So this Saturday, I attending a workshop by the Georgia Writer’s Association. (Oh, fyi, for those who didn’t know, I’m in Georgia now). The topic was Becoming a Published Author and it was taught by Ann Hite, author of Ghost on Black Mountain, and other Southern/Appalachian books. There was a lot of good Q & A, but what I’m bringing to the table here is a re-work on my Query Letter. For those who do not know, a query letter is an e-mail or letter that you send to an Agent or Publisher to get them interested in your book/story/whatever. It’s not meant to be a full synopsis, but rather a short but power pitch; just a flash of what your story is about to get them hooked and wanting to see more. Needless to say, the first line is very important. So in an effort to improve my query letter, I’ve been experimenting with some new opening lines.
I would like to take a poll on which ones are your favorite. If you don’t know what my book is about, that’s perfect. Neither do the Agents or Publishers whom I am sending it to. You may vote for more than one.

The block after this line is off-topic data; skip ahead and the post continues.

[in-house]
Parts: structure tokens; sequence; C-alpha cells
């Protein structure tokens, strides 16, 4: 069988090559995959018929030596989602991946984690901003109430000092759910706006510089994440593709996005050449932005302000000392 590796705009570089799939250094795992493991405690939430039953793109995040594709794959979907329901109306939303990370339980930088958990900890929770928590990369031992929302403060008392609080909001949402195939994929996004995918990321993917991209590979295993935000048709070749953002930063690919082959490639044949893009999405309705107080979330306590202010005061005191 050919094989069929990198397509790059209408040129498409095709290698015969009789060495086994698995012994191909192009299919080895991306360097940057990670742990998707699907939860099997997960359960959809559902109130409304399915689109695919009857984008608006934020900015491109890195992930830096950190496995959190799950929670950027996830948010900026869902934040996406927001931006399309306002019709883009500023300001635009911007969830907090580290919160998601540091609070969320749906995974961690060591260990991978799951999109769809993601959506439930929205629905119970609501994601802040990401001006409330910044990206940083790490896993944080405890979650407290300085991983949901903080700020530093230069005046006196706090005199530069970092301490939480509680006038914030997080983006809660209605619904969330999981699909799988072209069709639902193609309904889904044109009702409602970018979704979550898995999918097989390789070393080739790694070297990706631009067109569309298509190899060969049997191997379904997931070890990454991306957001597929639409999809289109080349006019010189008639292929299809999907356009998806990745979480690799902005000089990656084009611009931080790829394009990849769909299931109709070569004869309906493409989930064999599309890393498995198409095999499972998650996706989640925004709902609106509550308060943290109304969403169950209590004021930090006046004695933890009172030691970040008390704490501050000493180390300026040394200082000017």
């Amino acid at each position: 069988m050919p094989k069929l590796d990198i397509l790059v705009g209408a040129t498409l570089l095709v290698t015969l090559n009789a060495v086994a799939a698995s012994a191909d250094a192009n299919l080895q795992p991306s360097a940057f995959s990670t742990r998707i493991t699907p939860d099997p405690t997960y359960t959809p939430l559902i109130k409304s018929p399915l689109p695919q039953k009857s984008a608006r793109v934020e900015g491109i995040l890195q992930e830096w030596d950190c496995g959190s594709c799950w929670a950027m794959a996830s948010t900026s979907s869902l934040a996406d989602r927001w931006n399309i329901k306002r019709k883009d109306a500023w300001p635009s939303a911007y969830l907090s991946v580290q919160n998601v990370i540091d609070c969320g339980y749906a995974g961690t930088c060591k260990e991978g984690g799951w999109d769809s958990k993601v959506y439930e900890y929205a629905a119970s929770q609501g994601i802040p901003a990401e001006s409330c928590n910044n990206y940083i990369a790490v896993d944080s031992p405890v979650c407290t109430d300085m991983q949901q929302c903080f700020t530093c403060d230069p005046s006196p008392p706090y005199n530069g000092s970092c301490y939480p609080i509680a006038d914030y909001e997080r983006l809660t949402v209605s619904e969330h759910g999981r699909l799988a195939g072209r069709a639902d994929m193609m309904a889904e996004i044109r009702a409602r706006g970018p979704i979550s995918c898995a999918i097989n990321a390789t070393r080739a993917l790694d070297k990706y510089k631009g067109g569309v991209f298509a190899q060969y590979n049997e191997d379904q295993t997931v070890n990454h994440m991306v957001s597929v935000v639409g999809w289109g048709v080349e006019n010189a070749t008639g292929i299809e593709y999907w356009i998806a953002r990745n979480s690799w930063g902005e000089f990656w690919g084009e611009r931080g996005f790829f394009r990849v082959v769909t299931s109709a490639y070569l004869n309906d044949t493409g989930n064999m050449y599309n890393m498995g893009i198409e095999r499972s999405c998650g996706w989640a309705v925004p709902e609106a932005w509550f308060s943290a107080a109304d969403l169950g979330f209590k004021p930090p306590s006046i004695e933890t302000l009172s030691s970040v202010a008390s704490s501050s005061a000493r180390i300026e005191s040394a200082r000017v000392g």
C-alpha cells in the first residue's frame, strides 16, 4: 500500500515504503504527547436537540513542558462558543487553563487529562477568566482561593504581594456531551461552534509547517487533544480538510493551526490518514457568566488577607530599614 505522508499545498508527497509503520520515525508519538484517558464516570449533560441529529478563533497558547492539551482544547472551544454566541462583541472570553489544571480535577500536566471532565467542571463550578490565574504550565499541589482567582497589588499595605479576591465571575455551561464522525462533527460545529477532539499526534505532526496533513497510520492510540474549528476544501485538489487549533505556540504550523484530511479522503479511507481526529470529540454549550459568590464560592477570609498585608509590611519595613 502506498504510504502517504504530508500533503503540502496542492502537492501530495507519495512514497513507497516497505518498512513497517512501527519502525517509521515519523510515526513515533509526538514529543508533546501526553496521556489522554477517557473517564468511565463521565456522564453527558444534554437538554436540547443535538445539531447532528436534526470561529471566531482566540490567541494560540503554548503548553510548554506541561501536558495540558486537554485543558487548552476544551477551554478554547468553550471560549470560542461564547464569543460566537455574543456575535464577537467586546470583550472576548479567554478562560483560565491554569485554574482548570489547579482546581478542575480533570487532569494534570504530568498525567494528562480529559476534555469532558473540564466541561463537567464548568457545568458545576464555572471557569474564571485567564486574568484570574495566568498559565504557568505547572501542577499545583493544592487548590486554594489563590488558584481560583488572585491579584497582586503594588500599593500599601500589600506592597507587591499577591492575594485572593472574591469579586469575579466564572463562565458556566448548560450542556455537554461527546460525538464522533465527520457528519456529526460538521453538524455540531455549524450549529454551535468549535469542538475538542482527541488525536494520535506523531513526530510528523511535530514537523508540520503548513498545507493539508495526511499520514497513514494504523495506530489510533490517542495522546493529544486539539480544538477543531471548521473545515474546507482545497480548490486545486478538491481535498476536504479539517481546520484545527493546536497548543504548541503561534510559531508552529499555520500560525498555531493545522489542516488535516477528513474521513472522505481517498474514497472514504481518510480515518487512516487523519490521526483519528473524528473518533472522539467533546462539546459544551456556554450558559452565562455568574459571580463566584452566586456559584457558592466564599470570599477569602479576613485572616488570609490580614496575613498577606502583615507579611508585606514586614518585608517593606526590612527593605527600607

First, this is how my old Query Letter began:
– To most, the blessing of eternal youth would be the most sought after gift in the world. But for an 18th century governess condemned to a life sentence in a dungeon it becomes a twisted curse.
And here are the new (and hopefully improved) candidates:
- What if a spirit which cannot die, a woman that does not age, and a family oath that must never be broken collide in 1865 to change the course of the world?
- What if you were blessed with eternal youth and then faced with a choice; surrender your soul in exchange for forbidden power, or declare war against the ten most dangerous Demons on Earth?
- Since the earliest days of mankind, ten evil spirits have been possessing the bodies of the most wicked and deadly warriors, going unchallenged until they come across a 100 year old woman in a prison.
- What if a secret war between supernatural Heroes and paranormal Demons was hiding between the lines of our folklore and history?
- Imagine if, unbeknownst to history, what could have been the greatest tragedy of 1865 was prevented by a household governess from 1789?
All I need is a quick reply such as, “I like 1,2 and 4.” If you would like to leave additional comments and critiques, you are more than welcome to. Thank you!